It's a creative partnership that's spanned three films. As director Vijay and composer G. V. Prakash Kumar discuss the making of Deiva Thirumagal, malathi rangarajan listens in
Both entered the industry at the same time, almost. Both are workaholics with incredible energy levels. And both get into heated arguments while working together. From Kreedam through Madrasapattinam to Deiva Thirumagal, their sojourn has been strong. “It will continue so. More than colleagues, we are great friends,” they say.
My interaction with director Vijay and composer G.V. Prakash Kumar isn't a formal Q and A exchange. Except for a stray poser, I hardly interrupt. As the young achievers dwell on their work together for DT in particular amidst banter, I prefer to sit back and listen.
Kreedam with Ajith was Vijay's first film and Prakash's second. The composer signed Kreedam the day after the audio of Veyyil was out. “I heard the number ‘Veyyilodu' and decided GV should be on board Kreedam. Madrasa… strengthened our bond and DT has cemented it,” laughs Vijay.
Then why was M. G. Sreekumar the composer of Vijay's Poi Solla Porom?
“I'll take it,” Prakash butts in. “Even if I didn't do the film I was part of the team as Vijay's friend. I was with him during the discussions, the audio launch and the release.”
“I have very few friends. GV is one. And after DT Anushka has joined our group,” says Vijay.
Even during his Kreedam days, Vijay had outlined the story of Deiva Thirumagal to Prakash. “His instant reaction was, ‘I'll score the music,'” smiles Vijay.
“Next Vijay said, ‘but first I'll be doing Madrasapattinam,' and again my response was ‘I'll do it too.' Didn't allow him to think beyond me,” chortles Prakash.
“Come on, you know I didn't wish to. You must listen to his background score for DT. The three or four pieces of theme music will haunt you. Music is a character in the film,” Vijay's voice swells with pride.
The DT unit was shooting in Ooty when Vijay received the score from GV. It was two in the morning. He was so excited that he couldn't wait for others to listen to it. “Audiographer Raj Krishnan has also done a superb job. I'm coming here straight after the final mixing and the re-recording is ringing in my ears,” he smiles.
“I watched Vikram on screen and based my score on his performance. In the scenes he has underplayed, I've made the music louder to provide a balance and in places where his emotions are high, I've kept the sound subtle,” explains Prakash.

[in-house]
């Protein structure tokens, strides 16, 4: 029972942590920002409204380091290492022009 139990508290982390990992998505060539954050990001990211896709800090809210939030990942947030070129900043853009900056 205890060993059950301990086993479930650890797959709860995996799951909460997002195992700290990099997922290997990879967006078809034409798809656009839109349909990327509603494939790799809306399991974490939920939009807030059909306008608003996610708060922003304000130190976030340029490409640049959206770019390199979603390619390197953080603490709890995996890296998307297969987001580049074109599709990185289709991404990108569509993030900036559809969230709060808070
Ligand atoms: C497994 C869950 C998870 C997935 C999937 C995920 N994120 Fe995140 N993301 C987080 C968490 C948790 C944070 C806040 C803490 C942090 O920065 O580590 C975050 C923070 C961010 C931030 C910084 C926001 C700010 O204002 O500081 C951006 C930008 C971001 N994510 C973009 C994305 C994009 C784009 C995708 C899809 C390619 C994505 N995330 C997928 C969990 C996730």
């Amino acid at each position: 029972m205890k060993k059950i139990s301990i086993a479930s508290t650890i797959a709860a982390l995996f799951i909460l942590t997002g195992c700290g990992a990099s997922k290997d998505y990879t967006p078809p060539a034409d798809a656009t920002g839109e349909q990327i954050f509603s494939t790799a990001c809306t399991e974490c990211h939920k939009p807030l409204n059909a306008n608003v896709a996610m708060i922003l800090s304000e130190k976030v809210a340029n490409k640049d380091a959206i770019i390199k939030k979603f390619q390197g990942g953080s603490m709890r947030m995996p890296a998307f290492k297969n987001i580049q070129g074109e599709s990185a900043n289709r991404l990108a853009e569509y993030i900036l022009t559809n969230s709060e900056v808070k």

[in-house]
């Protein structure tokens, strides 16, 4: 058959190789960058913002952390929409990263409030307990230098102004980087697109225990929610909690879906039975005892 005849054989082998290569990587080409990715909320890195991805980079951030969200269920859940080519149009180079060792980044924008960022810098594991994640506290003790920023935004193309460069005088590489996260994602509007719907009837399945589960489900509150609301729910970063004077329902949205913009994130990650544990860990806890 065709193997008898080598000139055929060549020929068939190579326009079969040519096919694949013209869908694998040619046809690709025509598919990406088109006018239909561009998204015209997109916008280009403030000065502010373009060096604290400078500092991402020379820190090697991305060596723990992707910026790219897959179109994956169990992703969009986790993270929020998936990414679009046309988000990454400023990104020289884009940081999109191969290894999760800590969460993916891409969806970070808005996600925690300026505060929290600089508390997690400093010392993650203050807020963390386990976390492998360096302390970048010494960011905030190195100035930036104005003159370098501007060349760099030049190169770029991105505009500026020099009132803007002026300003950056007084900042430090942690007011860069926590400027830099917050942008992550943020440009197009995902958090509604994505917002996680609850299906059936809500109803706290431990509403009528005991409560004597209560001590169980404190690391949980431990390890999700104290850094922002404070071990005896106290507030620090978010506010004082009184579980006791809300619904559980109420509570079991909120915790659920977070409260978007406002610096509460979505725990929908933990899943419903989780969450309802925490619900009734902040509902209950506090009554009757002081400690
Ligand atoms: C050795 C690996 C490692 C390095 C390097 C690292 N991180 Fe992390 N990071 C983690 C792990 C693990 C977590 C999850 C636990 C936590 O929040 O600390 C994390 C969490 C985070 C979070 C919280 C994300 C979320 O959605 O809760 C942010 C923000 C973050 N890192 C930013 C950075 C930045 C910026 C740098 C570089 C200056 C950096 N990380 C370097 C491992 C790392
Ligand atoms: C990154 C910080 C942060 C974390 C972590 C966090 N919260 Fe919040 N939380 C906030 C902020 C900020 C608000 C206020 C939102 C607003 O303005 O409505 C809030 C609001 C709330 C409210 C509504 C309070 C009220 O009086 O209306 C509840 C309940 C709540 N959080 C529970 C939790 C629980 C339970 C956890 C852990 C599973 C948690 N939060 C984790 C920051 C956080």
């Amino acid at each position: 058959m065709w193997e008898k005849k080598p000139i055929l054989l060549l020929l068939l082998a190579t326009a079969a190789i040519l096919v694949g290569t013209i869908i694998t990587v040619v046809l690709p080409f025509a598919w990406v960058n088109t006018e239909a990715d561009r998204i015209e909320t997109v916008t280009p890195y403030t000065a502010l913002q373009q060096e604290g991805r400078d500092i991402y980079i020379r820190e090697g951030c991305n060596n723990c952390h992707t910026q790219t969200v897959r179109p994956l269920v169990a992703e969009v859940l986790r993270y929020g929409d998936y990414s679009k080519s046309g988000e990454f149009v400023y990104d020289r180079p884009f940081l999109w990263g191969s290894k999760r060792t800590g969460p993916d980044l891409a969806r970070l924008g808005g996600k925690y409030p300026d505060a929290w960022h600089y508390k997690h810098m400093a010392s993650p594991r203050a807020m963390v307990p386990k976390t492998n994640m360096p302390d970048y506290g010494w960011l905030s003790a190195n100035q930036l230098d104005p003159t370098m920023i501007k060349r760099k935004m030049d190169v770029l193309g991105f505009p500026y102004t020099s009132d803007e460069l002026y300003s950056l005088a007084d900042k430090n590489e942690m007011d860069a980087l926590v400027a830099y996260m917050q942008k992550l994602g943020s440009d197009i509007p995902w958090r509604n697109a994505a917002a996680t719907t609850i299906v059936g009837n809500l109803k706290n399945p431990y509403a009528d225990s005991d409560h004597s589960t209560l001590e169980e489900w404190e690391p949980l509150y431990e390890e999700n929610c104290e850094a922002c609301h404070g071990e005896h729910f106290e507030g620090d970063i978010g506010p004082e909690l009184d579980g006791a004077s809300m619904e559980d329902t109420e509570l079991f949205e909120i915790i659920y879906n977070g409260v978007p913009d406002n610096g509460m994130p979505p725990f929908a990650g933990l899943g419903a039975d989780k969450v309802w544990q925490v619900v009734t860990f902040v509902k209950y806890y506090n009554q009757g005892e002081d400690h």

Melody, his forte
Melody is Prakash's forte. The ‘Pookal Pookum' piece in Madrasa…, for instance. Roopkumar Rathod's Hindustani touches, Prakash's humming, the ‘Thaam Thanom' refrain … its staying power is unbelievable. And the ‘Maegamae …' song had both M. S. Viswanathan and Vikram crooning! “We spend time to think of varied voices that could be used for songs.” So does that include the choice of Saindhavi? “Frankly, I never recommend any singer. It's a decision we make together,” Prakash blushes and Vijay comes to his friend's aid. “I've known Saindhavi even before I knew GV. I suggested she sing the melody.”
Going back to ‘Maegamae,' “Vijay conceived it like a Broadway musical and Vikram sang it in six different voices! His diligence fascinates me,” says Prakash. “I'm very particular that viewers don't treat song sequences in my films as undeclared intermission time. I see to it that they sit glued,” asserts Vijay. True, because most of the time the songs are shot as montages and have interludes of dialogue that take the story forward. “GV and I quarrel over them frequently. He gets upset that the beauty of his music is affected by such interpolations.”
“Matters come to such a pass that we even stop talking to each other for a while. Only if I sulk does he restrict the insertions to three or four, otherwise he'll use the entire song for his exchanges,” says Prakash.
With an indulgent smile, Vijay says, “I know our tiffs are temporary and eventually it's for the betterment of our product,” and asks, “Hey! Remember my words during our Kreedam days, GV?”
“Yeah, Vijay said he would make DT only if Vikram agreed to do it,” Prakash recalls.
“I told Vikram, ‘I'll wait for another 10 years till I get your dates.' Only he can do justice to the character of a man who is mentally a seven-year-old. And after watching him act I'm convinced about my stand. After a well-enacted shot, the entire unit of DT would put its hands together for the hero. The applause came so often that Vikram commented, ‘Do you people really mean it, or are you pulling my leg?' But we couldn't resist, he's brilliant,” says Vijay.
The maker has done extensive homework for the character. Prod him further and all he says is, “It's a genuine film with some excellent music. Emotions rule. We haven't catered for a specific audience. Hopefully we have transcended the restrictions of A, B and C classes of viewers. Filmgoers will like our … Thirumagal.”
Prakash nods in assent.